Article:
Amazon Plans High-Tech Department Store Dressing Rooms

Amazon’s planned department stores will leverage technology to boost clothing sales. The company is testing concepts such as having customers use their phones to scan QR codes of apparel they’re interested in so employees can place the items in a dressing room. Customers could then request alternative items using a touchscreen that may prompt with additional suggestions based on their taste. Amazon is considering opening department stores next year, primarily as a way to sell clothing from Amazon’s private labels as well as select third-party brands that sell on

“Amazon wants to see if the potential department stores can improve the brand recognition of its apparel while addressing some of the irritants of both online and bricks-and-mortar clothes shopping,” The Wall Street Journal says, noting the dressing rooms may be configured so employees could come and go discreetly, without face-to-face contact, and that eventually “robots or other forms of automation” could be used.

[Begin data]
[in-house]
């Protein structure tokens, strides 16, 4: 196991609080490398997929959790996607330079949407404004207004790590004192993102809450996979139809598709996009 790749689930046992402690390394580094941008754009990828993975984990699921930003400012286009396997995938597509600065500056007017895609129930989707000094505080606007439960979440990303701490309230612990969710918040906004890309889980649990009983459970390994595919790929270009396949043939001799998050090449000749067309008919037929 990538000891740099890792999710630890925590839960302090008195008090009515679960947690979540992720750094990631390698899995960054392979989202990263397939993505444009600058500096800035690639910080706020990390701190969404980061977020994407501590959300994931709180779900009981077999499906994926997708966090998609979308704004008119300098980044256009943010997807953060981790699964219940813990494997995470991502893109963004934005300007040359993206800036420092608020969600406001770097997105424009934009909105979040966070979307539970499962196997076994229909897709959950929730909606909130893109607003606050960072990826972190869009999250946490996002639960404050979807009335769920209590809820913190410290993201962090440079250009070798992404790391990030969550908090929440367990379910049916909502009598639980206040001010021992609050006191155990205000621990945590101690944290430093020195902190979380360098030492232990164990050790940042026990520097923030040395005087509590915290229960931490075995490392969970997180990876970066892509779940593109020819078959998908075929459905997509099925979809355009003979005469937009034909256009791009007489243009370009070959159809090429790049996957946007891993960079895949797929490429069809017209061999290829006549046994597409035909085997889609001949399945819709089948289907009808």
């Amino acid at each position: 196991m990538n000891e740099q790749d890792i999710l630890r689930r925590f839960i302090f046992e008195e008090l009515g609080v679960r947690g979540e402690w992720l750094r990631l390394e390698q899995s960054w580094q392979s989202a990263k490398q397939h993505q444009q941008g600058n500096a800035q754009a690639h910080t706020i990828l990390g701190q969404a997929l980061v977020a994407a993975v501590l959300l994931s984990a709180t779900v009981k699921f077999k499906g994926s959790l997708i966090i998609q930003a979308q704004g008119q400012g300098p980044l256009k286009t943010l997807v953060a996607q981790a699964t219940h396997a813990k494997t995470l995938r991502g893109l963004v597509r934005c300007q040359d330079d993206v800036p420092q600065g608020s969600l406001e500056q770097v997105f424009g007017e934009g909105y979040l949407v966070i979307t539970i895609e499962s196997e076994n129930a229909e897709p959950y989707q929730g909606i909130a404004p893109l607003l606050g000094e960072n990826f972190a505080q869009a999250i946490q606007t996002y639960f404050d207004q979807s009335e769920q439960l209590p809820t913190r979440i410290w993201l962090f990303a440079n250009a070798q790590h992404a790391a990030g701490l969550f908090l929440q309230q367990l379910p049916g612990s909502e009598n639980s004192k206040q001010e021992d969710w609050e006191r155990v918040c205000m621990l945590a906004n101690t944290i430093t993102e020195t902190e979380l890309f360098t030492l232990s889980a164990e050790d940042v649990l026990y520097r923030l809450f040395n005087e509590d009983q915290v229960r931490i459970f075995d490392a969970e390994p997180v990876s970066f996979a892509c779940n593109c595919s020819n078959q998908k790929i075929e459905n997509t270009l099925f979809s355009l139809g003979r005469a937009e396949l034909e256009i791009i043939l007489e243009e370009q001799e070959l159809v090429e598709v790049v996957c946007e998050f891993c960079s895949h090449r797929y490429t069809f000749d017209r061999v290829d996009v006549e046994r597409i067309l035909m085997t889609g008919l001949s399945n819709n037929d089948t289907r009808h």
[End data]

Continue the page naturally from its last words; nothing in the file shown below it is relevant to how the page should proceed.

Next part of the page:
The plans are still fluid, but the article says the first Amazon department stores will open in the Bay Area and near Columbus, Ohio. WSJ — which broke news of Amazon’s department store aspirations last month — reports the online shopping giant “has made an effort to keep its clothing concept secret, giving it a code name.”

Amazon’s use of tech to boost sales in physical outlets dates back to the 2018 opening of its first cashierless Amazon Go convenience stores.

The irony of Amazon, which disrupted brick-and-mortar shopping to a degree that saw many traditional stores driven out of business, now moving into now-empty retail space is commented on in the WSJ piece. But this year physical chains including Macy’s and Kohl’s have had something of a rebound as consumers restocked their closets following the COVID-19 lockdown.

In 2021 Amazon surpassed Walmart as the largest clothier in the U.S., according to a report from Wells Fargo, which predicts earlier Amazon’s total revenue from sales of clothing and shoes (including from third parties) will be more than $45 billion. Amazon does not break-out its clothing sales figures.

Goodthreads and Lark & Ro are among Amazon’s private label clothing brands sold at

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